Dario Cataldo takes maiden stage victory as Roglič crashes and loses time on stage 15 of the Giro d'Italia 2019
Primož Roglič crashed on the descent to the finish, losing 40 seconds to his GC rivals
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Dario Cataldo (Astana) claimed victory on stage 15 after spending more than 200km out front in the day's break, winning a sprint finish against Mattia Cattaneo (Androni Giocattoli-Sidermic).
It was a torrid day for Primož Roglič (Jumbo-Visma) who first ended up on a team-mate's bike, after a mechanical, before he crashed into a guard rail on a descent close to the finish line and lost 40 seconds to his GC rivals.
Vincenzo Nibali (Bahrain-Merida), as well as the other contenders for the overall, took full advantage of this, as they had attacked in the closing kilometres and took time out of Roglič.
Richard Carapaz (Movistar) finished in the GC group that included Nibali and Simon Yates (Mitchelton-Scott) to extend his overall lead.
During the stage, Cataldo and Cattaneo's advantage drifted out to 12 minutes at one point, with the peloton eventually limiting the gap, but lacked the need to fully bring them back into the fold, although the GC group eventually only finished half a minute down.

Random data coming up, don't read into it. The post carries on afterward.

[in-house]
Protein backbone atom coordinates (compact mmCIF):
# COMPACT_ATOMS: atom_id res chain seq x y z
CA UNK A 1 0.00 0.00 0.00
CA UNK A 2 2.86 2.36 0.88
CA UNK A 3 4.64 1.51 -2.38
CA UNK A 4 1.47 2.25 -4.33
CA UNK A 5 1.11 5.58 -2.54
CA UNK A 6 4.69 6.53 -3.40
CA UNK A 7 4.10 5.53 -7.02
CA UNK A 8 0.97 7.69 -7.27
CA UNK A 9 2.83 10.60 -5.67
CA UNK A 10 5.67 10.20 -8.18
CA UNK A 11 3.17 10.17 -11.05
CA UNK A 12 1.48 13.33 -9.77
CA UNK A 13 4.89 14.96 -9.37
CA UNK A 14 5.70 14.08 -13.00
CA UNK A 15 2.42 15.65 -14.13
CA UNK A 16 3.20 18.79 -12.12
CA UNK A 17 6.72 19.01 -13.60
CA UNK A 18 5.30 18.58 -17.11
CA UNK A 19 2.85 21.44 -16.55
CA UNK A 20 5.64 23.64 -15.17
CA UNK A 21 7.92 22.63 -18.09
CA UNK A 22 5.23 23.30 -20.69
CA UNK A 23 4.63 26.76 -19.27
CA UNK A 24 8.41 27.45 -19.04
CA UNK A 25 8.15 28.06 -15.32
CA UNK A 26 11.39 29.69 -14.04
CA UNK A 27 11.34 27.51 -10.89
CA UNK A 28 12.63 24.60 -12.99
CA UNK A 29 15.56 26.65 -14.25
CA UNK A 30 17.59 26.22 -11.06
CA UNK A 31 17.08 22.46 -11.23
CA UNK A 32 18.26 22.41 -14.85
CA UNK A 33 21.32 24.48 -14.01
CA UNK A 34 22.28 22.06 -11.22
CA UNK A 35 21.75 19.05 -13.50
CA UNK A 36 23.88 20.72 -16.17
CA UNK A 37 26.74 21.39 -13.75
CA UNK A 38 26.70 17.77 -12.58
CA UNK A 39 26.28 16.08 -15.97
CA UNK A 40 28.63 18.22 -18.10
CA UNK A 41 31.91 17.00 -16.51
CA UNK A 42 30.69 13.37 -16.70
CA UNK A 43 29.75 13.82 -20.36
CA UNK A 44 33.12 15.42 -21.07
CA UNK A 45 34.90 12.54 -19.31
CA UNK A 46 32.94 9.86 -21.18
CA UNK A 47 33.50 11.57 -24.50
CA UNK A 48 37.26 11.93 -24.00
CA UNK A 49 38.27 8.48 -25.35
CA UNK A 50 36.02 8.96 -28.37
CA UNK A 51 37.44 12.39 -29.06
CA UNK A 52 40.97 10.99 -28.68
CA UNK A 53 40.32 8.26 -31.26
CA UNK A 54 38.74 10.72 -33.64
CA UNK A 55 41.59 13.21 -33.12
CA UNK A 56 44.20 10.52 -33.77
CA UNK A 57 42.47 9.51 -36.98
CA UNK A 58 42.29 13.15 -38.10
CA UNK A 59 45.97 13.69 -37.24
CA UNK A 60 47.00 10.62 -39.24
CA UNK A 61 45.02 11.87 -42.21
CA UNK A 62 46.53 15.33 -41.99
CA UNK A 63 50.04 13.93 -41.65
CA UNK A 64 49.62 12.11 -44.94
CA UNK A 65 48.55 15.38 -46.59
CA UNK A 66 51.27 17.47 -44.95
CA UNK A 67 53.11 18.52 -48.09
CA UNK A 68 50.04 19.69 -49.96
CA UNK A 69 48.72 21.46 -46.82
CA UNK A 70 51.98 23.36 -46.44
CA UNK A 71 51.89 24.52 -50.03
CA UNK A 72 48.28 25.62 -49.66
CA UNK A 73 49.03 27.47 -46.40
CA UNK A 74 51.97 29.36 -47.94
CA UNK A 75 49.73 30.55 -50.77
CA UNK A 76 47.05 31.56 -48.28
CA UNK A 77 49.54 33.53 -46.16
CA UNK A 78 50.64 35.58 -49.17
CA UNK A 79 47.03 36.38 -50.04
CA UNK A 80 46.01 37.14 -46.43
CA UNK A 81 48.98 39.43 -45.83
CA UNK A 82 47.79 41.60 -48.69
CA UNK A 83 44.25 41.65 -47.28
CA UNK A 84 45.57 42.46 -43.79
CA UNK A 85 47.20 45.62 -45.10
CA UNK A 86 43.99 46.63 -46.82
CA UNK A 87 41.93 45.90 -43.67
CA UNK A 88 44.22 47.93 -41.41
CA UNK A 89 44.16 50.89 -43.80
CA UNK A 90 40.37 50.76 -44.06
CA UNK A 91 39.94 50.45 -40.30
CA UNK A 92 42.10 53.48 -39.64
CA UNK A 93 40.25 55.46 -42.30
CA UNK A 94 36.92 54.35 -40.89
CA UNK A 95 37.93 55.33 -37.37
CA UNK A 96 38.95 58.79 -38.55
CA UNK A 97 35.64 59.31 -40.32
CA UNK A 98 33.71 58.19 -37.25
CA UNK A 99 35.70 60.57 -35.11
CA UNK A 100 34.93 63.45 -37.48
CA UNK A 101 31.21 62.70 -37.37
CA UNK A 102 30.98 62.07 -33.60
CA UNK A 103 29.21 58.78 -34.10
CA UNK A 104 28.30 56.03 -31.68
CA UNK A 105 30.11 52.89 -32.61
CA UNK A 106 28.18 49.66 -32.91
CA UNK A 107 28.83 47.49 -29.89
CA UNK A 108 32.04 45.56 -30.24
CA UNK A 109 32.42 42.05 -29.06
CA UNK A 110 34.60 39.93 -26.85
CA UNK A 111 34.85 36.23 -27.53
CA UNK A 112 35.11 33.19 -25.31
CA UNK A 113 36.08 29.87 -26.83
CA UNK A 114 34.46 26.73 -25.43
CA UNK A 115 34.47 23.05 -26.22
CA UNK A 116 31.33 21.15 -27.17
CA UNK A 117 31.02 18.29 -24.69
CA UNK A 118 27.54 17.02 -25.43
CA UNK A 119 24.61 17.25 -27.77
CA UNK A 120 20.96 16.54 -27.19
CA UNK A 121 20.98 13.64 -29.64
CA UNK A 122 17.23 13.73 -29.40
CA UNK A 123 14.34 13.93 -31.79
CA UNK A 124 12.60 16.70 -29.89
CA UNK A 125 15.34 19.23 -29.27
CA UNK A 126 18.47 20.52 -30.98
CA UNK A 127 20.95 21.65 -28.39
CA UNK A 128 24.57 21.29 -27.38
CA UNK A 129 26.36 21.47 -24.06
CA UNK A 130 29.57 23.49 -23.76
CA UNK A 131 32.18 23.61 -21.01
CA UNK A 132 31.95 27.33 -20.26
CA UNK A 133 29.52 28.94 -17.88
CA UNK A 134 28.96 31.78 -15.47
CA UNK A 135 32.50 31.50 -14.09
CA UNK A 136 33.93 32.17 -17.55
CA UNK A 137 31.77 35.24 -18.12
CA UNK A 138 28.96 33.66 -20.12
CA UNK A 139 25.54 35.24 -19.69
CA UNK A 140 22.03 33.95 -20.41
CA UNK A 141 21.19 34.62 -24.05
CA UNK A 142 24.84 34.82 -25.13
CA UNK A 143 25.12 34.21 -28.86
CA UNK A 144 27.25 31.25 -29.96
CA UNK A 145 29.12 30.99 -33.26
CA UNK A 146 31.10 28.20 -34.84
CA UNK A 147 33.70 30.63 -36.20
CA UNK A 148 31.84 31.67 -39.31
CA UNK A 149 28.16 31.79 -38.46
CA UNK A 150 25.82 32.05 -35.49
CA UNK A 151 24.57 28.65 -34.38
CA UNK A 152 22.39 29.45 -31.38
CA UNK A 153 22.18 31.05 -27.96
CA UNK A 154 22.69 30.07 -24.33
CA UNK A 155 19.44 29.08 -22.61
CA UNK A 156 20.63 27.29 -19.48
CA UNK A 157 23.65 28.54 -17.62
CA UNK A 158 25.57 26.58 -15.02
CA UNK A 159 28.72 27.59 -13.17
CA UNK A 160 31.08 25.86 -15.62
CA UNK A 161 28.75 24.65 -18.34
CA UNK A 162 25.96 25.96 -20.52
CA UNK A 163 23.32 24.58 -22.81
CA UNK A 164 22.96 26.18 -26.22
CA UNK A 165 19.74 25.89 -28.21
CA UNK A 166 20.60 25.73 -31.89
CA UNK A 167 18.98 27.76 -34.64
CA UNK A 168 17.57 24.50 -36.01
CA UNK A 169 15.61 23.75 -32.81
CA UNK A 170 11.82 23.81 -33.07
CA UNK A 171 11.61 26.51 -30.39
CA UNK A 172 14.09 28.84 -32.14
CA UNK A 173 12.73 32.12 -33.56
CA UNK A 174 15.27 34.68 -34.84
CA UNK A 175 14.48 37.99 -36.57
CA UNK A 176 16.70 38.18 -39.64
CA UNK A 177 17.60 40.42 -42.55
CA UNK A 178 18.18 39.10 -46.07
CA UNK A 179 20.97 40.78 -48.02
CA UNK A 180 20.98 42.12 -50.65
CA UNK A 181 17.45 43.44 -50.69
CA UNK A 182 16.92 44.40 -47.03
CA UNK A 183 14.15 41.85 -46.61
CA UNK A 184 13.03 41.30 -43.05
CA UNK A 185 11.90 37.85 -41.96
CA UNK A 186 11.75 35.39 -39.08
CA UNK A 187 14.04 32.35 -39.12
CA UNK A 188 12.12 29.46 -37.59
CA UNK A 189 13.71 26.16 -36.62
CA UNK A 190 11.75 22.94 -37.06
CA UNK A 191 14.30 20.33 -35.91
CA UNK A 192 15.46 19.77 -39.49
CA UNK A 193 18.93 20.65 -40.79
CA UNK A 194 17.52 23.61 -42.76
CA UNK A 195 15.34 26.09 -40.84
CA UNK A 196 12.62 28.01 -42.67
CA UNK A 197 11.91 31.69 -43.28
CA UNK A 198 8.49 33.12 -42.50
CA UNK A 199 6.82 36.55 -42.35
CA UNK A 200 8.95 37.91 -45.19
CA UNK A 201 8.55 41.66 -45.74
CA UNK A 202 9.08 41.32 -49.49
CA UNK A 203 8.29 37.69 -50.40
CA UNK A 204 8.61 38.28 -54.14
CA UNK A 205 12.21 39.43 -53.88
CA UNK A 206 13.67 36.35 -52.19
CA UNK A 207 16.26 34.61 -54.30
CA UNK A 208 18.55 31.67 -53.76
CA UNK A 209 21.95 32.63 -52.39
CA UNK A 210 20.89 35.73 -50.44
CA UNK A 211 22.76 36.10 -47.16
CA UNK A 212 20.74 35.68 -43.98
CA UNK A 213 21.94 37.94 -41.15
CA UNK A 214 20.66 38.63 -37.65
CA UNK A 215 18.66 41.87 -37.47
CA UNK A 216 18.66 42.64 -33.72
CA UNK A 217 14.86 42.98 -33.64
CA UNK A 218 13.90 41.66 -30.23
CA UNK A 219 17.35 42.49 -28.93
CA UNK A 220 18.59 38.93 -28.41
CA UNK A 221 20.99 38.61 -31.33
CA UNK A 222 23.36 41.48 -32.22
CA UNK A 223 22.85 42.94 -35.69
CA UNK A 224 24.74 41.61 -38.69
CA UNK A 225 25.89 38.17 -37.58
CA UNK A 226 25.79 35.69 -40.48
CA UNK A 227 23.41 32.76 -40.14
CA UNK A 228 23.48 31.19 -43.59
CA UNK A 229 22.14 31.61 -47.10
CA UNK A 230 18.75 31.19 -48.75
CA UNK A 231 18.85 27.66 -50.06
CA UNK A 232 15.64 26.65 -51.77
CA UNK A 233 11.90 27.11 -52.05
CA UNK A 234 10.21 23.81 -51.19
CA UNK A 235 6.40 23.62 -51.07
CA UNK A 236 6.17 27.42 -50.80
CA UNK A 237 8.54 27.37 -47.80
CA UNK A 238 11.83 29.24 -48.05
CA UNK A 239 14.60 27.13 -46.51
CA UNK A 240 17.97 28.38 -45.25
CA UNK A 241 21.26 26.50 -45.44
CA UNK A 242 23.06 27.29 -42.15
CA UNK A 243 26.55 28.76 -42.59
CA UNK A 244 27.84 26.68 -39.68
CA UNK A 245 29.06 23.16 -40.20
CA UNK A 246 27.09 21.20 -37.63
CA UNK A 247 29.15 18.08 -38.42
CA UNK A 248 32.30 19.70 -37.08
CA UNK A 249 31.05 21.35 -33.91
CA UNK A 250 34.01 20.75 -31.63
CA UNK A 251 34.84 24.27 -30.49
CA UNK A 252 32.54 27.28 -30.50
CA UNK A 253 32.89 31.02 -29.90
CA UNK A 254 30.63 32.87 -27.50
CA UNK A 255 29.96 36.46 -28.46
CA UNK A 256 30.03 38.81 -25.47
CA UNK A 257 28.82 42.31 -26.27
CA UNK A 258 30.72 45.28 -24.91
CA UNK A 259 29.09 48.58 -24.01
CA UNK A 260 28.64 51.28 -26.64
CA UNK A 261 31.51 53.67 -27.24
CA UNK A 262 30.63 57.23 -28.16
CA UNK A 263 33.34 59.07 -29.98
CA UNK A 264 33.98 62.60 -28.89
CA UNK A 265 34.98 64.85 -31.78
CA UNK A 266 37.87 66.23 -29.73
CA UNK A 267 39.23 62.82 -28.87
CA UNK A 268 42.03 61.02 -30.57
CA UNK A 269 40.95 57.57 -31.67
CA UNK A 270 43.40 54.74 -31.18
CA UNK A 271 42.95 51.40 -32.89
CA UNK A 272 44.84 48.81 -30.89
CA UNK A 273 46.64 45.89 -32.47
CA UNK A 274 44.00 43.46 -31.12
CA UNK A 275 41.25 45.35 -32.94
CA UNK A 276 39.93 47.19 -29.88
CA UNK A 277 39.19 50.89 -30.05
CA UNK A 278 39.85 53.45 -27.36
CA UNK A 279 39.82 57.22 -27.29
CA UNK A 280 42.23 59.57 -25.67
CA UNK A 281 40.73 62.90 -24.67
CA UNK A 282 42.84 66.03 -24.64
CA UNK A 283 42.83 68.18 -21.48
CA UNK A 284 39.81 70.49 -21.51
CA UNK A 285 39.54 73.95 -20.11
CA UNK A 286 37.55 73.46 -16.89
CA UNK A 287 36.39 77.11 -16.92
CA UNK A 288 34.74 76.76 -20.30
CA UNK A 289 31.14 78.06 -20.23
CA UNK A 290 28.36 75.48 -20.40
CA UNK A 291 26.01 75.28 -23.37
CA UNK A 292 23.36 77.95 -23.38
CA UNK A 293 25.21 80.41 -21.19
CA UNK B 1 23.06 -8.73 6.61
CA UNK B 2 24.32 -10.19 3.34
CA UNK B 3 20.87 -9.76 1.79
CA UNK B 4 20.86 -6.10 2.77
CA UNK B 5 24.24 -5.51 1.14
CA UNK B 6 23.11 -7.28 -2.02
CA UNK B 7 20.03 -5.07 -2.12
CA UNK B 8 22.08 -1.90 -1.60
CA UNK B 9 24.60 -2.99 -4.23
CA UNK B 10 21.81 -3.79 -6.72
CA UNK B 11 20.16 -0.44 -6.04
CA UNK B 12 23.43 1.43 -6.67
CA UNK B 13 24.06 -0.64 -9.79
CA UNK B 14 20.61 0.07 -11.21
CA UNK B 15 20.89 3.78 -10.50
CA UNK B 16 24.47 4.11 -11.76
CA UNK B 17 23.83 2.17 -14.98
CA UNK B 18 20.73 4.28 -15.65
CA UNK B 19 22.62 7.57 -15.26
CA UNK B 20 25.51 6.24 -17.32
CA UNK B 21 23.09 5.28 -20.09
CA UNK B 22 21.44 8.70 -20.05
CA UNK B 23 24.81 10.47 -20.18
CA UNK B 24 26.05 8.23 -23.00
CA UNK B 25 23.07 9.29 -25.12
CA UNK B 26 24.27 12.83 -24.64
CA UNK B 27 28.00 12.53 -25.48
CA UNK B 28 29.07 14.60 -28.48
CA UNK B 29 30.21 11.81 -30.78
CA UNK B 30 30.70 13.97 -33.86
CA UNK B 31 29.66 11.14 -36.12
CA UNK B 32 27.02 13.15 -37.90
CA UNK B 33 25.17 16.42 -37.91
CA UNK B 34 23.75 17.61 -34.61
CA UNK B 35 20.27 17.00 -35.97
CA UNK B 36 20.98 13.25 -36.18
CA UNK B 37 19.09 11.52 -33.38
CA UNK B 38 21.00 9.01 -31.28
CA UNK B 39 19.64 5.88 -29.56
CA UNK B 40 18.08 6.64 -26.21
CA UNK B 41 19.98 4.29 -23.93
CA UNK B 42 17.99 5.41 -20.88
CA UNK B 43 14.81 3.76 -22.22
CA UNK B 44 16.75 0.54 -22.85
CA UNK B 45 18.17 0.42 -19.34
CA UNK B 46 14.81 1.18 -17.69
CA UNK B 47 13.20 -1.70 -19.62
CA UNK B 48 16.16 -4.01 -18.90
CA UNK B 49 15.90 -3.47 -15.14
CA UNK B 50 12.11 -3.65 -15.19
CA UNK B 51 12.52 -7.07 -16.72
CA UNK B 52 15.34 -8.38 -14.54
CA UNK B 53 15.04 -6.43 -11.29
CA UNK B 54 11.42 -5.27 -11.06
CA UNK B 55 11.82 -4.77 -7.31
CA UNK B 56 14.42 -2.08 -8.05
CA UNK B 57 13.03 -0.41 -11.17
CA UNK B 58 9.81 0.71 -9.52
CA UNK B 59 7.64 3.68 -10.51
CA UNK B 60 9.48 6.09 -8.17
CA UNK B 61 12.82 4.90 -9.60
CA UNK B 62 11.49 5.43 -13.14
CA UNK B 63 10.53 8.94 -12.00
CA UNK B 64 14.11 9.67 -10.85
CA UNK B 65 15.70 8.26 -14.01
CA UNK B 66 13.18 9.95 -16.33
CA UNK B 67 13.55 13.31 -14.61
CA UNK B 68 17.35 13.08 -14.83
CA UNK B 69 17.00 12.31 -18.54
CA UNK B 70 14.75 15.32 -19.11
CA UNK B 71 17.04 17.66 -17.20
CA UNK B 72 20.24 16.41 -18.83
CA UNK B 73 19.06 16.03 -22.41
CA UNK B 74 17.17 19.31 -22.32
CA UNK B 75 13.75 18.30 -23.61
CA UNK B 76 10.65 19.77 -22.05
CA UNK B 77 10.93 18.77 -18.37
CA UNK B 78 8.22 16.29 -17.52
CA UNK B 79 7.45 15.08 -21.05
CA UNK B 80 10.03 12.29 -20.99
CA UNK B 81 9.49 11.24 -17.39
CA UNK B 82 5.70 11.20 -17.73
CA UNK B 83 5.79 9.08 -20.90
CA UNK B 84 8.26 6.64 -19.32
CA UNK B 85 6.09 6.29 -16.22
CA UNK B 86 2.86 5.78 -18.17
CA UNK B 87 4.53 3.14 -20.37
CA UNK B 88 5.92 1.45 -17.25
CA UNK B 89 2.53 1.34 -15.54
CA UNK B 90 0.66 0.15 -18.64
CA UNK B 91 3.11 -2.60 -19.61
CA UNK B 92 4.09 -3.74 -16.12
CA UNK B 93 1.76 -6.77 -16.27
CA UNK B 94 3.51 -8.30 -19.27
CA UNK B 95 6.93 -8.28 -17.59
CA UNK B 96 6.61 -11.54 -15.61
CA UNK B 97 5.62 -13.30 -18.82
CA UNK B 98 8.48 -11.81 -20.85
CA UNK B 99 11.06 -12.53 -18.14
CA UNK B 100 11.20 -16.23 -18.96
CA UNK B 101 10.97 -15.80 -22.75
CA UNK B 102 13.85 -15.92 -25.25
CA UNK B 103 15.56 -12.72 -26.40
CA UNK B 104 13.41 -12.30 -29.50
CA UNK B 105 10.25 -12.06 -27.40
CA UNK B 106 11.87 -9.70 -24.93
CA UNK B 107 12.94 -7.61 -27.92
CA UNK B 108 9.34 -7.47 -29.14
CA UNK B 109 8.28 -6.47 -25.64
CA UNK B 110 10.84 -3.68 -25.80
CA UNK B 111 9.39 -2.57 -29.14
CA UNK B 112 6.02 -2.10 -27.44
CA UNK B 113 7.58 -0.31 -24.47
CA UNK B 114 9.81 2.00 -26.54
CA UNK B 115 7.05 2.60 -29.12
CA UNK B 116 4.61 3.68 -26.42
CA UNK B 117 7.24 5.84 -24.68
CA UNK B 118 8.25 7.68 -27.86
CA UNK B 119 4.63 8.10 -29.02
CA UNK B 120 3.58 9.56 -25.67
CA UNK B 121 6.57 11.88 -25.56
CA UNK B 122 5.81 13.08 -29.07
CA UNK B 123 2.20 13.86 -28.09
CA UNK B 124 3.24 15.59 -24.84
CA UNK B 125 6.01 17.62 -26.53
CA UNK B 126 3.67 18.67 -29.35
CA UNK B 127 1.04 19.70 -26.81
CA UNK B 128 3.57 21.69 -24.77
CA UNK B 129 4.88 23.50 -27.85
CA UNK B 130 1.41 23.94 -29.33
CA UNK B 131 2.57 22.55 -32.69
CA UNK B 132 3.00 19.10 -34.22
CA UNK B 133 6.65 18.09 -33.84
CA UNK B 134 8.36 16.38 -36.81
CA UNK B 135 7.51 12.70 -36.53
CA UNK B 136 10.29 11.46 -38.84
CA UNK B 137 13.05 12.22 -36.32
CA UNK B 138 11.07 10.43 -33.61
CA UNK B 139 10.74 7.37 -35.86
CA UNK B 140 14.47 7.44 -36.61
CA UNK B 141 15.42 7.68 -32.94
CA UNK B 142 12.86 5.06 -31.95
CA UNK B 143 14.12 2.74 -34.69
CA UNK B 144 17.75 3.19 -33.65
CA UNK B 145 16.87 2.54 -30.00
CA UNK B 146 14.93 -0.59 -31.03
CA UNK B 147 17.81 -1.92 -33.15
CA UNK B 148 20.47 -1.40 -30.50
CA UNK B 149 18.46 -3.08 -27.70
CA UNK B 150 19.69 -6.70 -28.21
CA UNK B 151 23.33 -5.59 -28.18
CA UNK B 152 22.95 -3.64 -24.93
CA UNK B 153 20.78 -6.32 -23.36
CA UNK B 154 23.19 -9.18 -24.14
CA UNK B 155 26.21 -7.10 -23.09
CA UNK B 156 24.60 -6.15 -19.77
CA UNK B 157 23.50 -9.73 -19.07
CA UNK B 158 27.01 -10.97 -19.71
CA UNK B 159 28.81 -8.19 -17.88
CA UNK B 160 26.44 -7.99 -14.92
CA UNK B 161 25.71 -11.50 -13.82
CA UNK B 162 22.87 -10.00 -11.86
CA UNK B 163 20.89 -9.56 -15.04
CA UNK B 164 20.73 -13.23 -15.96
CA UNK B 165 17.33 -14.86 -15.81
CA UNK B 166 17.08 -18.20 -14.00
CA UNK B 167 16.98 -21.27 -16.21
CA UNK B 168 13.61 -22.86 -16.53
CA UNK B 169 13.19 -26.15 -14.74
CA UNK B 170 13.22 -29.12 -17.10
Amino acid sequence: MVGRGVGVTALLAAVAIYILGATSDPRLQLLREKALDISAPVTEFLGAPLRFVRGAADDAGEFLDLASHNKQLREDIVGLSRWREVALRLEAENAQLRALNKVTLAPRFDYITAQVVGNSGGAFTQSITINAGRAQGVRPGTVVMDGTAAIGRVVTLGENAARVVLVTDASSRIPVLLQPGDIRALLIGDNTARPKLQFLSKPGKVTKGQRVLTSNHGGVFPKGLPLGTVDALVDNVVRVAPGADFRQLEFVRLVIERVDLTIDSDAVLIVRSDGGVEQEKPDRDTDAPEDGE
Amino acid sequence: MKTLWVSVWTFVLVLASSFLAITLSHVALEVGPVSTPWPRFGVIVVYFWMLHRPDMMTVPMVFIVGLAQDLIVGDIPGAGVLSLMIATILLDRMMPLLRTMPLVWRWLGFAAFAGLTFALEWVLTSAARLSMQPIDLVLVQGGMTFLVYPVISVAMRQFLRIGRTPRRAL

Stage 15 developed into two races, with the GC battle continuing behind. Simon Yates (Mitchelton-Scott) opened up proceedings with a failed attack at 46km to go, before Miguel Ángel López (Astana) also stretched his legs.
Primož Roglič (Jumbo-Visma) then had a mechanical with 18km remaining, losing time waiting for his team car and eventually taking team-mate Antwan Tolhoek's bike.
Hugh Carthy (EF Education First) attacked with 13km to go, looking to get himself back into the top 10 on GC, with Yates then going again before Vincenzo Nibali took his chance with a big attack and breaking free of the group.
Pink jersey holder Richard Carapaz (Movistar) went with him, the pair soon catching Hugh Carthy and beginning to reel in Cataldo and Cattaneo.
Roglič then crashed on a descent, losing valuable time to his rivals, as they all finished half a minute behind Cataldo.
Carapaz remains in pink going into the rest day, 47 seconds ahead of Roglič and 1-47 ahead of Vincenzo Nibali.
How it happened